for (int x = 0; x < boardIconsPerSide; x++) {
                g.drawImage(icons[x][y], x * iconSide, y * iconSide, null);

    // Draw the board, player at his position, and set against a black background to allow us to
    // scroll and still leave the player in the center of the display panel
    public void setScene() {
        if (scene == null) {
            int sideX3 = boardSide * 3;
            scene = new BufferedImage(sideX3, sideX3, BufferedImage.TYPE_3BYTE_BGR);
            Graphics g = scene.getGraphics();
            g.fillRect(0, 0, sideX3, sideX3);
        Graphics g = scene.getGraphics();
        g.translate(boardSide, boardSide);
        g.drawImage(board, 0, 0, null);
        g.drawImage(player, playerPos.x, playerPos.y, null);

    public void paint(Graphics g) {
        // Explicitly set the paint area to the size of the board to prevent overflow when the player moves
        g.setClip(0, 0, boardSide, boardSide);

        // Draw the scene so that the player is centered in the display panel
        g.drawImage(scene, offset - playerPos.x, offset - playerPos.y, null);

    // Let the player move his avatar with arrow keys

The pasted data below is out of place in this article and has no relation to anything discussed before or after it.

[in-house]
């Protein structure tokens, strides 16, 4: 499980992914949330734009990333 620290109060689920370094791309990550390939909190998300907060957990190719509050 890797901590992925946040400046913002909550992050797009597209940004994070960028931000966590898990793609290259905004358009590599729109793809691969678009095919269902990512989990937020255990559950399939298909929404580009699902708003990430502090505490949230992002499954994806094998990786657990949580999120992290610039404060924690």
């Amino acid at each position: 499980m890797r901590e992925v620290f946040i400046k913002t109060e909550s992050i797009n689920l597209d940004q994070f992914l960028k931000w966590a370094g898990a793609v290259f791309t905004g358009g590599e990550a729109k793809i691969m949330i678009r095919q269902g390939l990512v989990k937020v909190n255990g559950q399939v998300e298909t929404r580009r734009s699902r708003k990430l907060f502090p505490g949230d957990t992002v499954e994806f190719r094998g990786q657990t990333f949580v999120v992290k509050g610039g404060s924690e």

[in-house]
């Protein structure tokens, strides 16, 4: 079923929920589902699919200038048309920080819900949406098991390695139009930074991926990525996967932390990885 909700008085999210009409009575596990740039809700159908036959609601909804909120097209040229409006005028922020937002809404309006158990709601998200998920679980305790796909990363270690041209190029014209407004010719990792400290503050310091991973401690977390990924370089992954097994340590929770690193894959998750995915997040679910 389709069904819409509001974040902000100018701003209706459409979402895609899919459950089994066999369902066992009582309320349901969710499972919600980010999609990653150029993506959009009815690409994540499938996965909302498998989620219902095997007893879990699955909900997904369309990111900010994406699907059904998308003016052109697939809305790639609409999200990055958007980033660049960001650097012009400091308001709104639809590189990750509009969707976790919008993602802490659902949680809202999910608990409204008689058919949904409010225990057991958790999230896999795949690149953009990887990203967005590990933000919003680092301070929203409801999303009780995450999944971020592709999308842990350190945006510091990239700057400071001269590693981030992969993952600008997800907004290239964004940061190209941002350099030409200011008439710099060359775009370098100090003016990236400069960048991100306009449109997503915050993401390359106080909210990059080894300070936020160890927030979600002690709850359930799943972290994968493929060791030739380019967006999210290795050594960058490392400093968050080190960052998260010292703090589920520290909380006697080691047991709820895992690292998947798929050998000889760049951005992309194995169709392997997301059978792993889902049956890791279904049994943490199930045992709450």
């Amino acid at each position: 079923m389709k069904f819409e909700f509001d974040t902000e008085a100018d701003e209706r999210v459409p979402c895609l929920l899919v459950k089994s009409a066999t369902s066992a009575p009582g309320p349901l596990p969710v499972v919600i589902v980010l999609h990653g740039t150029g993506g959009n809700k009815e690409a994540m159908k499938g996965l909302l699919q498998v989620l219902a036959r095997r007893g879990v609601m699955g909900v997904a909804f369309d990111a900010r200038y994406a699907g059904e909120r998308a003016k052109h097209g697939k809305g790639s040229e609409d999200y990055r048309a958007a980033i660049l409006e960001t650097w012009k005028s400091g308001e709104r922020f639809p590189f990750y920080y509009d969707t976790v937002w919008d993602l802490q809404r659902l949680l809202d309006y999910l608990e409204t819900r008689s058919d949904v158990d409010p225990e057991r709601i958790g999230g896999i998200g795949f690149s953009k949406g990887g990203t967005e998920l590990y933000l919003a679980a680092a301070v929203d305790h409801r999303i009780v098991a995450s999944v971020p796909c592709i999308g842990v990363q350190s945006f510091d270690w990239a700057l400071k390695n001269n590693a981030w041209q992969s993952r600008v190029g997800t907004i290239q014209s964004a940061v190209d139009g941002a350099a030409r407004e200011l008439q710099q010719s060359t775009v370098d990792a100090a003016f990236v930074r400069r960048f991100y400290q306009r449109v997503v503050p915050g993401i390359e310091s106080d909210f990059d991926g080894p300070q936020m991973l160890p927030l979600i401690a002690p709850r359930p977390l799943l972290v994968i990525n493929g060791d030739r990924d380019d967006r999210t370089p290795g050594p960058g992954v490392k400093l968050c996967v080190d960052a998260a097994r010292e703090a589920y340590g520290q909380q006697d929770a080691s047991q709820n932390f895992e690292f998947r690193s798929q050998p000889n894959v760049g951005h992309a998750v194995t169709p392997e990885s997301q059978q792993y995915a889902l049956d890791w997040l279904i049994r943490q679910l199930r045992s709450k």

public void keyPressed(KeyEvent e) {
        switch(e.getKeyCode()) {
            case KeyEvent.VK_LEFT:
                if (playerPos.x > 0) playerPos.x-= iconSide;
            case KeyEvent.VK_RIGHT:
                if (playerPos.x < (boardSide - iconSide)) playerPos.x+= iconSide;
            case KeyEvent.VK_UP:
                if (playerPos.y > 0) playerPos.y-= iconSide;
            case KeyEvent.VK_DOWN:
                if (playerPos.y < (boardSide - iconSide)) playerPos.y+= iconSide;

    public void keyReleased(KeyEvent e) { }
    public void keyTyped(KeyEvent e) { }

Finally, here is a later build showing actual icons in place of solid colors. A little corny, but it illustrates that graphics can be easily swapped and extended, leaving gameplay mechanics untouched.